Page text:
Debris is strewn around Betty and Tom Therrien's home after severe weather struck Douglas, Mass., on Thursday, July 26, 2018. Credit: Christine Peterson | AP

Start with summer heat, add a dash of humidity and a misbehaving jet stream and suddenly the Northeast is the new Tornado Alley.

A spate of tornadoes tore across the Northeast from New Hampshire to New York in the past several days, including one in Queens late Friday that ripped up trees, knocked down power lines and stripped the siding off several houses, according to the National Weather Service.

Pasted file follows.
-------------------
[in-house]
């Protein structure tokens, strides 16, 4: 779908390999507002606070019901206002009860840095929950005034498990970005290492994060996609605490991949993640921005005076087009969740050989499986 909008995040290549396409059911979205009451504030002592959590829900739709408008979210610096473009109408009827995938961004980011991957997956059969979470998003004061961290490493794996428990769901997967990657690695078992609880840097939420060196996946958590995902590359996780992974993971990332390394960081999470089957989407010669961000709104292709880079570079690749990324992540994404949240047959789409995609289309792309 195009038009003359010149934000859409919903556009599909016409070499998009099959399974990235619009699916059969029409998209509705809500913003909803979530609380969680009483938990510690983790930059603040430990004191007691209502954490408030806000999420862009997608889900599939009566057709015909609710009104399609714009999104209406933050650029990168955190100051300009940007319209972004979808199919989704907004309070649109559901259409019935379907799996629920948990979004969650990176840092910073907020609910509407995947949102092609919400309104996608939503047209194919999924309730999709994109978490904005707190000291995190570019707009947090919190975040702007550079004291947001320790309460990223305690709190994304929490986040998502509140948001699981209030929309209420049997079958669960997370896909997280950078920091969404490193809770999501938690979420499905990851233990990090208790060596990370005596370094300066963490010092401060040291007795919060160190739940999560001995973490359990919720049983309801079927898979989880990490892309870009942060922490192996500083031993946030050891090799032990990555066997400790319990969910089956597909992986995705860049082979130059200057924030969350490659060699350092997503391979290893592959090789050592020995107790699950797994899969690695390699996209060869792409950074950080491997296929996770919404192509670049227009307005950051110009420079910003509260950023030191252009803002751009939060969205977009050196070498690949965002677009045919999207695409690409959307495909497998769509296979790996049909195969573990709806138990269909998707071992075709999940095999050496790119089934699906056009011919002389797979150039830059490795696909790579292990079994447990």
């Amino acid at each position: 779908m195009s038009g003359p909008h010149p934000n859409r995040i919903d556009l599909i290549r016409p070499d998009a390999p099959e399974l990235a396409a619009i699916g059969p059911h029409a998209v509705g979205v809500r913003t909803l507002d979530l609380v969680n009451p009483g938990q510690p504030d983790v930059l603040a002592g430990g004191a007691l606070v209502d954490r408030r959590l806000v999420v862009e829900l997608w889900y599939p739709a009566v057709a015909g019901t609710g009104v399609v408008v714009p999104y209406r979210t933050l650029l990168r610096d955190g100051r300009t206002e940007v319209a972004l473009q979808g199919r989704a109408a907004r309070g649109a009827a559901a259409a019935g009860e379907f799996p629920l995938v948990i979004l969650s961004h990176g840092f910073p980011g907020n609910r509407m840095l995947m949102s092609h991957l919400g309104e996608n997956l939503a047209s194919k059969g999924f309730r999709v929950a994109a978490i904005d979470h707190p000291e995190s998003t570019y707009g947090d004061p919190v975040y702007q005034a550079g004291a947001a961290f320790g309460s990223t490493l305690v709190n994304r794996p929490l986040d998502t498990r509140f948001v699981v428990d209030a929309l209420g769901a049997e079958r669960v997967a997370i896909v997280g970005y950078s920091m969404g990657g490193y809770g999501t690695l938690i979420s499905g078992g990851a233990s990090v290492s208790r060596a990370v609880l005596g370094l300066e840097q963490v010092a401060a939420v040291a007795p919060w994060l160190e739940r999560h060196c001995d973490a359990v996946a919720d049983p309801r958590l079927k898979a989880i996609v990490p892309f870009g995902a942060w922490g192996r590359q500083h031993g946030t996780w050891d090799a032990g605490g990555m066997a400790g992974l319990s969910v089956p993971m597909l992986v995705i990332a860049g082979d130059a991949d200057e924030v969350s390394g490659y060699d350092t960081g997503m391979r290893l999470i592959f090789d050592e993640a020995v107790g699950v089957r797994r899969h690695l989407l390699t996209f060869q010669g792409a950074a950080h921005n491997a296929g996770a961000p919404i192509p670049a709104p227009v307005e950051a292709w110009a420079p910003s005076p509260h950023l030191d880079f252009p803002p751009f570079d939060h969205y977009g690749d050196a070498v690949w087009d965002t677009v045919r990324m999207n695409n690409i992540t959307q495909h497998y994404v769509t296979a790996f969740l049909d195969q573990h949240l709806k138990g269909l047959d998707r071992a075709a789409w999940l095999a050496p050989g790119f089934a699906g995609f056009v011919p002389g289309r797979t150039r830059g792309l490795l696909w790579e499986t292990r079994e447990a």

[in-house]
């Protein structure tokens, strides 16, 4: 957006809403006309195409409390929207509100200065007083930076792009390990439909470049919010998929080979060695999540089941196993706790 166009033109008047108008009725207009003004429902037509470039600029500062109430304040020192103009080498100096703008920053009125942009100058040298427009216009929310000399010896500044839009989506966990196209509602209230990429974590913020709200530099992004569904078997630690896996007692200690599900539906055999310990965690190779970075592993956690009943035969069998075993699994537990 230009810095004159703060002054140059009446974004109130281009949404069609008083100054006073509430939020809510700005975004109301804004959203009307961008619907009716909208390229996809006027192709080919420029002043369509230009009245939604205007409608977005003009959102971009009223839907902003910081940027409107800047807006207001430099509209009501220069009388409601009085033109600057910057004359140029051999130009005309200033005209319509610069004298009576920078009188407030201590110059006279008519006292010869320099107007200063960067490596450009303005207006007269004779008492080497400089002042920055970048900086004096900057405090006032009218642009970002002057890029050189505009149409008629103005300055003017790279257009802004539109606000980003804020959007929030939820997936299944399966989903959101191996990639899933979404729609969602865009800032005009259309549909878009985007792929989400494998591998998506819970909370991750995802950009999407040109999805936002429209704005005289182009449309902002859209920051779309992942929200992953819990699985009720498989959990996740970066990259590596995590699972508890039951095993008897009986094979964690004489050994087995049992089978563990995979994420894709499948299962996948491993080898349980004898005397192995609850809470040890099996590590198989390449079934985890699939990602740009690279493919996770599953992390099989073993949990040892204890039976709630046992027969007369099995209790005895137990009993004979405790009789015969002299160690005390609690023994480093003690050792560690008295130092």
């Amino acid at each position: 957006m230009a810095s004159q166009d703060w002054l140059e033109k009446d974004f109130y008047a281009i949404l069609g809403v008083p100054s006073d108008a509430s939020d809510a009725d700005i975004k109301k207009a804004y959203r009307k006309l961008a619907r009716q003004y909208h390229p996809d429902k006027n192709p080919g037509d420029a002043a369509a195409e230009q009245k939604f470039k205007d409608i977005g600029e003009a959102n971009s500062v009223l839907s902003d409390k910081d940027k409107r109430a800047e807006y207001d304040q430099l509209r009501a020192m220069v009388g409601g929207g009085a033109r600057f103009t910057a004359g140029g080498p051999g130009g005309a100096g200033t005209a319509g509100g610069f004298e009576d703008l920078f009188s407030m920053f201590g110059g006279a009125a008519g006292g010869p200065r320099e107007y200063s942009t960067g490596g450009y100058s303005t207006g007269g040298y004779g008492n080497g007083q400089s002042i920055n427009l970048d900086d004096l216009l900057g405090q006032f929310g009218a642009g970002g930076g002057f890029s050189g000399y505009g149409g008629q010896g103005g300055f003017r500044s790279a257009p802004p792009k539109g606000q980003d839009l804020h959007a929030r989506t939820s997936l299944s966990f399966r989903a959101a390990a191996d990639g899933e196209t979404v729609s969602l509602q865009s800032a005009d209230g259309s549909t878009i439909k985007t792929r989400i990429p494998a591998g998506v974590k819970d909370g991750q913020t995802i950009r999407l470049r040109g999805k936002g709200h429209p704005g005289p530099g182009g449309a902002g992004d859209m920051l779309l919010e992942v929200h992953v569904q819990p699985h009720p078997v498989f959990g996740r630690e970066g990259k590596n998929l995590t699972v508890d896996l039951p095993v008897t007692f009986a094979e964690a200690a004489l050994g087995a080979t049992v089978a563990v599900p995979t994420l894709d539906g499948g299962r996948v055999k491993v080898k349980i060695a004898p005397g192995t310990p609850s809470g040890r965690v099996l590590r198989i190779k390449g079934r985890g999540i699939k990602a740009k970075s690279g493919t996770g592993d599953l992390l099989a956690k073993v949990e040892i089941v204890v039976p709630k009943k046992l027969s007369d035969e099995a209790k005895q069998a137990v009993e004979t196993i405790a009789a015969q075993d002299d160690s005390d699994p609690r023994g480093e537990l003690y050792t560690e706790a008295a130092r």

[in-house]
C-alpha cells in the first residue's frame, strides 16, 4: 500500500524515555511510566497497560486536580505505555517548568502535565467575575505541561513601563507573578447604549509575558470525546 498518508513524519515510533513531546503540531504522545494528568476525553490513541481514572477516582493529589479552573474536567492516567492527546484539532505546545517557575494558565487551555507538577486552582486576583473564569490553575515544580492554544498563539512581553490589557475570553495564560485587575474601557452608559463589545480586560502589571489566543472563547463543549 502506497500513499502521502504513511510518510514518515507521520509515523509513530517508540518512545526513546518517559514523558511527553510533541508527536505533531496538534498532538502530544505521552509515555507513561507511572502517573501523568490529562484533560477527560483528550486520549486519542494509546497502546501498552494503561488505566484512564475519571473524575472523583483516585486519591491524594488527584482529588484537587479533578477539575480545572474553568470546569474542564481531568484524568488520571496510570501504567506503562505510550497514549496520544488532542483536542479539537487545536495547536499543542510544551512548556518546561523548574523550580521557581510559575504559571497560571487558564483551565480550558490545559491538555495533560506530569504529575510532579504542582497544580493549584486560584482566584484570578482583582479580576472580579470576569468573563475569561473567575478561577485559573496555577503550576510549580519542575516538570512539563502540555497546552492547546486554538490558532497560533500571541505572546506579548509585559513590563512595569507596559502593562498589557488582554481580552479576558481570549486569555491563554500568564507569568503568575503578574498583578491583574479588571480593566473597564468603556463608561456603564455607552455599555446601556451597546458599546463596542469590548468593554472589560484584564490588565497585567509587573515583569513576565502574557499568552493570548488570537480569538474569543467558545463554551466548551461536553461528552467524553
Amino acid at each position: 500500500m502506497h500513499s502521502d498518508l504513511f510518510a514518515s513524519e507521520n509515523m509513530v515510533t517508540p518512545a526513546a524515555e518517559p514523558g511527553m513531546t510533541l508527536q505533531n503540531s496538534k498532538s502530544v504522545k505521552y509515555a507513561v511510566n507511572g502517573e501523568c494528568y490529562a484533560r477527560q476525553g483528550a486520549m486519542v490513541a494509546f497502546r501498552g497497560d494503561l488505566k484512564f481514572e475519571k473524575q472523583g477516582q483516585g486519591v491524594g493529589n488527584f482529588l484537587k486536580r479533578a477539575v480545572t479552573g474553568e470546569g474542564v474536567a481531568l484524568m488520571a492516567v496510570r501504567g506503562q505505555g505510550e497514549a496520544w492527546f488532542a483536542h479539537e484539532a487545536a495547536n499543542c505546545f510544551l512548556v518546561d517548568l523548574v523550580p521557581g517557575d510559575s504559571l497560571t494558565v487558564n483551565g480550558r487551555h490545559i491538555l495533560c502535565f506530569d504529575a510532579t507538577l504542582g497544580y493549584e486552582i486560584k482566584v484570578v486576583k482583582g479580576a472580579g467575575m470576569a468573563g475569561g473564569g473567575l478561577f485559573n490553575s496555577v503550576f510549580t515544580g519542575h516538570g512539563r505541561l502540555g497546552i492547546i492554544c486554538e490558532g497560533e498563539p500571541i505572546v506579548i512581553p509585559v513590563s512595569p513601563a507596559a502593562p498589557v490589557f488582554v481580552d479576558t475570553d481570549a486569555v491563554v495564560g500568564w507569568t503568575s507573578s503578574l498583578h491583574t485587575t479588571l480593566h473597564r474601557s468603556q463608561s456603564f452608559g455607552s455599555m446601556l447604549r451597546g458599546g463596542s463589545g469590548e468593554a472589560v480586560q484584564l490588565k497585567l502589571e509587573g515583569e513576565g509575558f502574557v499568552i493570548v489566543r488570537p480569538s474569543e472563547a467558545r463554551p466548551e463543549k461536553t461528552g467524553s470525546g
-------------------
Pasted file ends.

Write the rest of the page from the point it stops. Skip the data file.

[Dozens displaced following tornado in New England town]

The instigator is the jet stream, said Bill Bunting, chief of forecast operations at the U.S. Storm Prediction Center in Norman, Oklahoma. The ribbon of high winds that circles the globe made a southerly dip into the eastern U.S., providing just the right push to get twisters spinning all the way down to Georgia. A similar pattern in May led to severe thunderstorms and tornadoes in the Northeast.

Meanwhile, over in twister-prone Oklahoma, a buckle in the jet stream earlier this year, this time in the opposite direction, has kept the the U.S. tornado capital relatively quiet.

“The jet stream hasn’t been well behaved,” Bunting said.